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High dietary antioxidant intakes may protect against DNA damage in airline pilots

Published on

09 November 2009

High combined intakes of vitamin C and vitamin E, beta-carotene, lutein, and zeaxanthin from food may decrease the frequency of chromosome damage in ionizing radiation-exposed persons, a new study reports.

The study examined the association between the frequency of chromosome translocations, as a biomarker of cumulative DNA damage, and intakes of vitamins C and E and carotenoids in 82 male airline pilots (1). The results showed that high dietary antioxidant intakes were associated with a significant decrease in DNA damage induced by ionizing radiation (IR), a cause of cancer.

The intake of antioxidants, which can neutralize reactive oxygen species (ROS) generated endogenously or exogenously, has been extensively investigated in relation to DNA damage and cancer risk. Ionizing radiation (IR) is an established human cancer factor and an efficient inducer of chromosome abnormalities, which have also been shown to be associated with increased cancer risk in prospective studies. Airline pilots are exposed to elevated levels of cosmic IR.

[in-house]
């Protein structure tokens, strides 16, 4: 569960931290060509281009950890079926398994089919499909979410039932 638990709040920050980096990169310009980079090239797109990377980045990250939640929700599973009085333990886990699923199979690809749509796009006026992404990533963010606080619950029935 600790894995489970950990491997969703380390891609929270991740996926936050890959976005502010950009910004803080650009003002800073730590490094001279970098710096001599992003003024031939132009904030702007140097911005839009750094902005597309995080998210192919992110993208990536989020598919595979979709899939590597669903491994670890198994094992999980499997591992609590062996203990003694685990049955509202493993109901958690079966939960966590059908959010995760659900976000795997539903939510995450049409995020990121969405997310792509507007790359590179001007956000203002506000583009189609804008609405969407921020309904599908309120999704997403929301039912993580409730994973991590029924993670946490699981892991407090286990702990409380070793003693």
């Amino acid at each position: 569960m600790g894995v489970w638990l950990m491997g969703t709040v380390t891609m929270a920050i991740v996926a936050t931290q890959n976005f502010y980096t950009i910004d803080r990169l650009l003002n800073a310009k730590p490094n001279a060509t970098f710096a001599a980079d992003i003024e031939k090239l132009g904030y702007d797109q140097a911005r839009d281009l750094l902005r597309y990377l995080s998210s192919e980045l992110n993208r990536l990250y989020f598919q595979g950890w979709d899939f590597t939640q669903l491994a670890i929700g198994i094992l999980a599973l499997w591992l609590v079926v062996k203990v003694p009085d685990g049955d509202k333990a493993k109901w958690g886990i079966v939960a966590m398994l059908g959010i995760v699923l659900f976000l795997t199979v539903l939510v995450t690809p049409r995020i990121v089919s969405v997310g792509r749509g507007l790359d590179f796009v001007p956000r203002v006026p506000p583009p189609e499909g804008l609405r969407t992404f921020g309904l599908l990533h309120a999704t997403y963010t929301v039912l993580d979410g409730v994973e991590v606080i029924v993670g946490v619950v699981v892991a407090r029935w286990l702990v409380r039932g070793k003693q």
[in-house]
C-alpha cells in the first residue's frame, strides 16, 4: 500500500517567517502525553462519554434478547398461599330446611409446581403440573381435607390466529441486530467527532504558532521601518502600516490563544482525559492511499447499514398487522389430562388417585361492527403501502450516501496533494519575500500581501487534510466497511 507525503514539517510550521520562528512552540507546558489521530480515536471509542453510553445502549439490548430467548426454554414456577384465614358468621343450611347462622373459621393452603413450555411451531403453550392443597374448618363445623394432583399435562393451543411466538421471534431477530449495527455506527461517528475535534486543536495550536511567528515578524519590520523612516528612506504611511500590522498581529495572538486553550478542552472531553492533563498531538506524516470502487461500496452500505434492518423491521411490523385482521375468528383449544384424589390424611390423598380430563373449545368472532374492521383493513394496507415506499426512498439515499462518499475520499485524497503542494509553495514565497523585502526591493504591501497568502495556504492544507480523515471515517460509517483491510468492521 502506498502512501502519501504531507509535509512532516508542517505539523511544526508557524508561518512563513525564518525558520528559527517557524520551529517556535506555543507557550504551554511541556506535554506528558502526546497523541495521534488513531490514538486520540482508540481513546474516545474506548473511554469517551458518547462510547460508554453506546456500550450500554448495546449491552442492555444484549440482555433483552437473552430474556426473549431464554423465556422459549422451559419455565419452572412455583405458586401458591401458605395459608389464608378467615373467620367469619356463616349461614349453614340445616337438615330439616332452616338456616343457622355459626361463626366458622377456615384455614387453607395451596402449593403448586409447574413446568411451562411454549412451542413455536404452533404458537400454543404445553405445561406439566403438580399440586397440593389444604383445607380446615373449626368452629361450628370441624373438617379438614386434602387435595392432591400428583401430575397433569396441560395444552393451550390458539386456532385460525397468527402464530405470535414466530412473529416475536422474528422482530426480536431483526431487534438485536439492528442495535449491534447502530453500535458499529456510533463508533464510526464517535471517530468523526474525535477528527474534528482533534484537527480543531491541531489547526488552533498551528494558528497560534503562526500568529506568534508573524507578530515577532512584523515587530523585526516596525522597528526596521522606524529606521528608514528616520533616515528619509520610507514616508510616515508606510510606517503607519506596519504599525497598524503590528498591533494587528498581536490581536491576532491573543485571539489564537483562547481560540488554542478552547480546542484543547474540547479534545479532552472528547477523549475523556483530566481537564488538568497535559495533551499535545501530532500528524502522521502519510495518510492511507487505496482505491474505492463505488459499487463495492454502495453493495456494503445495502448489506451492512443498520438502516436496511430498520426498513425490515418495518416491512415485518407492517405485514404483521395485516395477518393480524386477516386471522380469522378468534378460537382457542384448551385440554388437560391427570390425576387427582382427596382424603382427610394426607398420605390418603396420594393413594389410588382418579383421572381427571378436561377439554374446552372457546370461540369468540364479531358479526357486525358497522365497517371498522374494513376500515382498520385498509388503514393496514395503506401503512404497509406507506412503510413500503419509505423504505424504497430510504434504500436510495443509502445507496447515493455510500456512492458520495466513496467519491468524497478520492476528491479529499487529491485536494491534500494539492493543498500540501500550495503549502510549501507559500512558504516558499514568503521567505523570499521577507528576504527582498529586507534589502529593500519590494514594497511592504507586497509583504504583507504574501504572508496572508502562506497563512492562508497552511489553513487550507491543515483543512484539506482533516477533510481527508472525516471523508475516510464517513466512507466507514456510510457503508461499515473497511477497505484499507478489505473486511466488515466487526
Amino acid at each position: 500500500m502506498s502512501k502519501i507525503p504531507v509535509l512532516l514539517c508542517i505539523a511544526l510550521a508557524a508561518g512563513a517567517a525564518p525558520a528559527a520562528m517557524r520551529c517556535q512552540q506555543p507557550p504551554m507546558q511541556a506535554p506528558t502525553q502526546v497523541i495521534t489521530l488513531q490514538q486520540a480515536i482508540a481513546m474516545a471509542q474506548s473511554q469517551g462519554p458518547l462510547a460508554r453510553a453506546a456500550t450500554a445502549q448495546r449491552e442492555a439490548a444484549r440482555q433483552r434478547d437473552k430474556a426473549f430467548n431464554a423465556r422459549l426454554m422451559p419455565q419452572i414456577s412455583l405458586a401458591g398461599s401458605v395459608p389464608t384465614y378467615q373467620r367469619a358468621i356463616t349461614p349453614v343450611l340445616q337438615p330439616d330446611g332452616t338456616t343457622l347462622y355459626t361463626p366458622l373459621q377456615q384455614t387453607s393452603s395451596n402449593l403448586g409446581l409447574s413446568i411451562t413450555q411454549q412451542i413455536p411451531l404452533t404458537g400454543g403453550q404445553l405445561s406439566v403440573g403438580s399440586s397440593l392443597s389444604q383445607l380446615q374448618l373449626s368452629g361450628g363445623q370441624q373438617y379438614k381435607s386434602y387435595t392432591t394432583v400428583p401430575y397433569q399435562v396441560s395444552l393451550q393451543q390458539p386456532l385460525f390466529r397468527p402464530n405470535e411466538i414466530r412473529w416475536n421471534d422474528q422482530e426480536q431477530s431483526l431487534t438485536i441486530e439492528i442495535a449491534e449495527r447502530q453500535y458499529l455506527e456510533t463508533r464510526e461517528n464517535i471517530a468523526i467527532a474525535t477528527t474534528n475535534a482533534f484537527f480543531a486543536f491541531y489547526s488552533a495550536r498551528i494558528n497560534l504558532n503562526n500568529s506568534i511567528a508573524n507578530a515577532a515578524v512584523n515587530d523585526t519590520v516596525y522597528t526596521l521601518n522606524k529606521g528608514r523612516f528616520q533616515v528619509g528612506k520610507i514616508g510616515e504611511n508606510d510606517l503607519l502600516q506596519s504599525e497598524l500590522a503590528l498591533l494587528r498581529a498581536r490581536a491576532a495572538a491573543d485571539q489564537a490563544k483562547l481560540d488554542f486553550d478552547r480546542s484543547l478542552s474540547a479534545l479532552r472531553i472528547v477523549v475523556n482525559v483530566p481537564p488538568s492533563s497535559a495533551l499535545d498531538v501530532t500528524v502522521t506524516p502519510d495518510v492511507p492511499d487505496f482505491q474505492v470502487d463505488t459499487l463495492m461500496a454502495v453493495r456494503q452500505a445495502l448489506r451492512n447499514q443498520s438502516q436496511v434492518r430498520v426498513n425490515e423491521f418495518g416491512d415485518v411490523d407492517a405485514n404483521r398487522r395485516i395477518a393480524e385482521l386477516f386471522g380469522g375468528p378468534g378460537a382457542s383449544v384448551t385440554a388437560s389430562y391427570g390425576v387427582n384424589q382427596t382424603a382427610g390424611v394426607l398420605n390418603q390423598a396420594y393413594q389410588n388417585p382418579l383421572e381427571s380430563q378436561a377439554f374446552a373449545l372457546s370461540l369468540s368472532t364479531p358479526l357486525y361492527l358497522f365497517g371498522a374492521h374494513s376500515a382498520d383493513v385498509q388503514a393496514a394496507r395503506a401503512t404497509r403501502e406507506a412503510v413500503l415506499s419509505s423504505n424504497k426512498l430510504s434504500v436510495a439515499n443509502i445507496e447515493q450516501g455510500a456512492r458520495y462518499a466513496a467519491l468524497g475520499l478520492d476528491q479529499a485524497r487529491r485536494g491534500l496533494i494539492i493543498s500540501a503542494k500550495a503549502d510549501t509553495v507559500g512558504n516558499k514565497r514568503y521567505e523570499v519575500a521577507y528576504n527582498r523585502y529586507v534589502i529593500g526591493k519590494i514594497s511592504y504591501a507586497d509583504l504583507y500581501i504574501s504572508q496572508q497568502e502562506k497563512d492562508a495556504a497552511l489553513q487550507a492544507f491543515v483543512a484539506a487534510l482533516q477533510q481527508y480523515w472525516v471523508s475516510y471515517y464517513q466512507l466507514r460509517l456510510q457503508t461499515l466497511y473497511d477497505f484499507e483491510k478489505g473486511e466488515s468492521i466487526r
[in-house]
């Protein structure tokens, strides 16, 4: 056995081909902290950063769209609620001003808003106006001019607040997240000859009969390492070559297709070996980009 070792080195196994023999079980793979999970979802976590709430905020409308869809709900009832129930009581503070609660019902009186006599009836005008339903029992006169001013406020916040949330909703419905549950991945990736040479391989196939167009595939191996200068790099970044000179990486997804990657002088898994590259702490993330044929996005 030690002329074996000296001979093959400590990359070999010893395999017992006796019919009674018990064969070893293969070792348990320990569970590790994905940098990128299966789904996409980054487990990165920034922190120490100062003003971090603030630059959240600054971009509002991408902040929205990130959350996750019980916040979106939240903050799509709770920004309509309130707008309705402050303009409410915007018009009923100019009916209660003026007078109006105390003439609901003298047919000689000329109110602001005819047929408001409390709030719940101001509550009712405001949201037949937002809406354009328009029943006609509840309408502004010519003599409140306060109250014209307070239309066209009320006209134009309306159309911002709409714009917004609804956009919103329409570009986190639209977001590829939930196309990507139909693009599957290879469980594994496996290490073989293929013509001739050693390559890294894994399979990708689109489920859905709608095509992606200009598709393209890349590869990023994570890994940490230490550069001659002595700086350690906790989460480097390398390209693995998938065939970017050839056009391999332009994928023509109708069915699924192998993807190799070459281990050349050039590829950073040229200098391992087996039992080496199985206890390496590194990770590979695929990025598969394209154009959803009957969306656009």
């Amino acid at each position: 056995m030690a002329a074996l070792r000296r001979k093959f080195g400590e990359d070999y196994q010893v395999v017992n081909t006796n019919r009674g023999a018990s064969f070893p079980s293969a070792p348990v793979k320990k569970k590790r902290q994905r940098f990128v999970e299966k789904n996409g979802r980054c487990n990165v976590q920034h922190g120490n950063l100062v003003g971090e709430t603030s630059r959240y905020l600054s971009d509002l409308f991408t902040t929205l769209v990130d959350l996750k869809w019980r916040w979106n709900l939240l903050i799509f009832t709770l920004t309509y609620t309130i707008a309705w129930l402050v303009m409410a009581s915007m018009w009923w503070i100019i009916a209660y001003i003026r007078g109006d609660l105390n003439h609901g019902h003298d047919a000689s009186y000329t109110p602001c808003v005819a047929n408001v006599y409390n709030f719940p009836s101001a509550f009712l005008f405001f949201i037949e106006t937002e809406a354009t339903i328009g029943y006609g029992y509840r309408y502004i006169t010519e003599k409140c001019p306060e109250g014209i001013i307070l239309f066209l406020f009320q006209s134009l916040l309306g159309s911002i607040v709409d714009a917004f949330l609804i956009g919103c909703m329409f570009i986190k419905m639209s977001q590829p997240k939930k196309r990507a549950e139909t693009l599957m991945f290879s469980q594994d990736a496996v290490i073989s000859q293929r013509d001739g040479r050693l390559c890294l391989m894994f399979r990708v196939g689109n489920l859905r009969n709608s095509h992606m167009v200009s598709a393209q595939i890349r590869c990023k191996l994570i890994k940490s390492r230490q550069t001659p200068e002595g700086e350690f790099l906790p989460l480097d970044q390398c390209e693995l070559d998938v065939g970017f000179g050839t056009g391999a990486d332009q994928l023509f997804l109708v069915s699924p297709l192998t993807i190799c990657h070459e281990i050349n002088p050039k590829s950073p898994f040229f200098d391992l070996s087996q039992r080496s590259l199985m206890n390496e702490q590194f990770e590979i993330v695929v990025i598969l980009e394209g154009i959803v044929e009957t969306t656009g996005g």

During past decades, numerous animal or in vitro studies have suggested that antioxidants may provide protection against several forms of DNA damage induced by IR. To date, human data supporting these associations are limited. Of the dietary antioxidants, vitamins C and E and beta-carotene have been the focus of most research.

REFERENCES

  1. Young LC et al. High dietary antioxidant intakes are associated with decreased chromosome translocation frequency in airline pilots. Am J Clin Nutr. 2009; 90:1402–10.

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